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reading Byron™s deliberate echoes of Churchill as a means of appealing
to literary tradition in an audience which could no longer be relied
upon to recognise classical allusion.µ As well as providing a model of
vituperative force, Churchill also offered a precedent for interrupting the
¬‚ow of verse to the reader with urgent or humorous asides. Byron seems
to have realised the potential of this technique early on, even though
one of Churchill™s most in¬‚uential editors presented such disruptions as
aesthetic ¬‚aws.
In the account of Churchill™s life prefacing his edition, William Tooke
established a way of reading Churchill™s stylistic irregularity as an acci-
dent of personal history: ˜The anxiety arising from domestic infelicity
unhinged his mind though naturally of a ¬rm texture, and seemed to
give an entirely new bias to his disposition™. The abruptness of this
˜plunge™ into ˜an abyss of misery™ (The Poetical Works of Charles Churchill
(±°), ©, p. xvii), coupled with reports of Churchill™s loss of faith in
˜Christianity as by law established™ and his trouble with creditors may
have encouraged Byron™s identi¬cation with the poet in ±±.· More
signi¬cantly, Churchill™s poetry offered an acute awareness of the public,
textual interface of private scandal:
Ah! what, my Lord, hath private life to do
With things of public nature? Why to view
Would you thus cruelly these scenes unfold . . . ?

In the two-volume ±° edition of Churchill™s poetry (listed in the ±±
sale catalogue of Byron™s library), Tooke used his notes to suggest that
Churchill™s digressive asides were an ˜accident™ of composition “ a view
which seems to have prevailed throughout the nineteenth century. The
main ˜blemish™ of the poet™s style, according to Tooke, was his personal,
abusive censure of individuals. Tooke classed Churchill as a Juvena-
lian satirist and made it clear that it was his ˜roughness™ and ˜common-
place™ qualities which kept him ˜below the ¬rst rank™.° Personal allusions
were regarded as errors, whereas classical allusions were accepted as the
currency of ˜every writer of taste™:
Though not unacquainted with the poets of ancient and modern times, the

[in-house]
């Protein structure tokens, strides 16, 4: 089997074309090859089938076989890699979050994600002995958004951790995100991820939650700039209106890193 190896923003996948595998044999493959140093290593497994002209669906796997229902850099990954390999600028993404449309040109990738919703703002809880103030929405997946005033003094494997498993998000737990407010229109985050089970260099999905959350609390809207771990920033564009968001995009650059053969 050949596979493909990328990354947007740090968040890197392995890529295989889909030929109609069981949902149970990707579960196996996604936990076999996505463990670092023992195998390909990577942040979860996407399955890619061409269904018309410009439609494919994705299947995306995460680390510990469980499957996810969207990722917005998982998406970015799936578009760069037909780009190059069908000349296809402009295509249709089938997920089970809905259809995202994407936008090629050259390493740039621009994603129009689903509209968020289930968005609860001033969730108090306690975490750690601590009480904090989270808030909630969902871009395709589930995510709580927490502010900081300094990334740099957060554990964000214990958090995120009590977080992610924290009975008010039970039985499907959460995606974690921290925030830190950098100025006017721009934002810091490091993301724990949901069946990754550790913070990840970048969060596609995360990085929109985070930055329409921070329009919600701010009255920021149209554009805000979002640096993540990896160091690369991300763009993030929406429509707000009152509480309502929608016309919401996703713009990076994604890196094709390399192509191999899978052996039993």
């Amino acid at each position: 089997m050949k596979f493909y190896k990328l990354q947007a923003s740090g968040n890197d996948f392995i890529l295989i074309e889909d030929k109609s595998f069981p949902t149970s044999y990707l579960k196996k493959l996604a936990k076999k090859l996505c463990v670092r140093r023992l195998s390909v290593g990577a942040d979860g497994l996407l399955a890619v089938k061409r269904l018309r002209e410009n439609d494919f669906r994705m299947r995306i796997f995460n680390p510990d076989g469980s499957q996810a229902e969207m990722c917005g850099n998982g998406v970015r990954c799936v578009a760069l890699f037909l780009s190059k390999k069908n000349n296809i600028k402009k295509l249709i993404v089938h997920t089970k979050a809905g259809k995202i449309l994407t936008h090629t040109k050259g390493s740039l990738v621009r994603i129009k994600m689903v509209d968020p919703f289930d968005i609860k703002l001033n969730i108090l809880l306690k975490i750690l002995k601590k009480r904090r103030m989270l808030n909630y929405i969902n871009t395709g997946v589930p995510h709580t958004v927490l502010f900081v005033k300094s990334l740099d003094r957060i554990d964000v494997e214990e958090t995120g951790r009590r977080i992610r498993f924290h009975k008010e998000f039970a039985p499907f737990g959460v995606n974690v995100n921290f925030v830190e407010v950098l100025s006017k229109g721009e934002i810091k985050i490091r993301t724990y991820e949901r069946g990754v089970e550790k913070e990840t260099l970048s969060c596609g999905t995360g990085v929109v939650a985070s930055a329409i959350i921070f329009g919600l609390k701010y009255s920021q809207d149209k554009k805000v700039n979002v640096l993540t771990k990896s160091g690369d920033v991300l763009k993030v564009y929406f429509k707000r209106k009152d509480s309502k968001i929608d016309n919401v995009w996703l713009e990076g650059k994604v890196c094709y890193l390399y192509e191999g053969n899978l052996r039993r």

Editor has seldom presumed to notice the passages of preceding writers, which
his author has occasionally imitated or borrowed; to every reader of taste they
will readily suggest themselves, and thus an idle accumulation of notes will have
been avoided . . . [the Editor] will be better pleased with being reproached
for the scantiness of information than for the admission of one super¬‚uous
note.±

Eighteenth-century digressions and Byron™s early verse
Tooke™s preface suggests that he regarded ˜super¬‚uous™ prose notes as
stylistic imperfections, much as he disapproved of the ˜general irreg-
ularity™ of Churchill™s conduct and of Churchill™s ˜indulgence™ in the
˜license of digression™. Byron™s higher esteem for the satirist is evident
in his comparison of Churchill™s Times with Dryden™s Annus Mirabilis in
correspondence with Lord Holland when asked to help out with the
Drury Lane Address. Byron adopted and developed the textual fea-
tures which Tooke described as Churchill™s ˜most obvious . . . blemishes™.
While Churchill™s ˜years of fame™ have been cited as relevant contexts
for Byron™s meditations on posterity, the texture of Churchill™s verse
satire has not been analysed in detail, and an exploration of its id-
iosyncrasies helps to de¬ne the rough ride of which Byron™s readers
complained.
Like much eighteenth-century verse, Byron™s early poetry displays
an emphatic use of personi¬cation “ a traditional method of gaining
universality for satire. Churchill and Byron, however, share an inclina-
tion towards more detailed and tangible personi¬cations, suggesting a
pull towards the fabric rather than the ¬gurines of didactic poetry.µ
In Churchill™s Gotham (±·) a playfully idiosyncratic voice emerges to
interrupt the poem before it is properly underway:
Far off (no matter whether east or west,
A real country, or one made in jest,
Not yet by modern Mandevilles disgrac™d,
Nor by map-jobbers wretchedly misplac™d,)
There lies an island, neither great nor small,
Which, for distinction sake, I Gotham call.
(ll. ± “)
As well as being an outrageous parenthetical interruption, these lines
¬‚aunt the marginalisation of the poet. Thomas Lockwood suggests that
Gotham presents Churchill as a legislator: ˜whereas Pope represents the
author™s isolation as enforced, Churchill accepts or even welcomes it and
tracks down its relativistic implications™. But Gotham is off the map in a
way which reminds us that, unlike Byron, Churchill was writing at a time
when the edges of England (notably Scotland) were dangerously periph-
eral. Churchill collaborated with John Wilkes on the North Briton and to
some extent, his digressive licence is the ¬‚aunting of an aggressive English
chauvinism. While Byron would borrow Churchill™s meandering digres-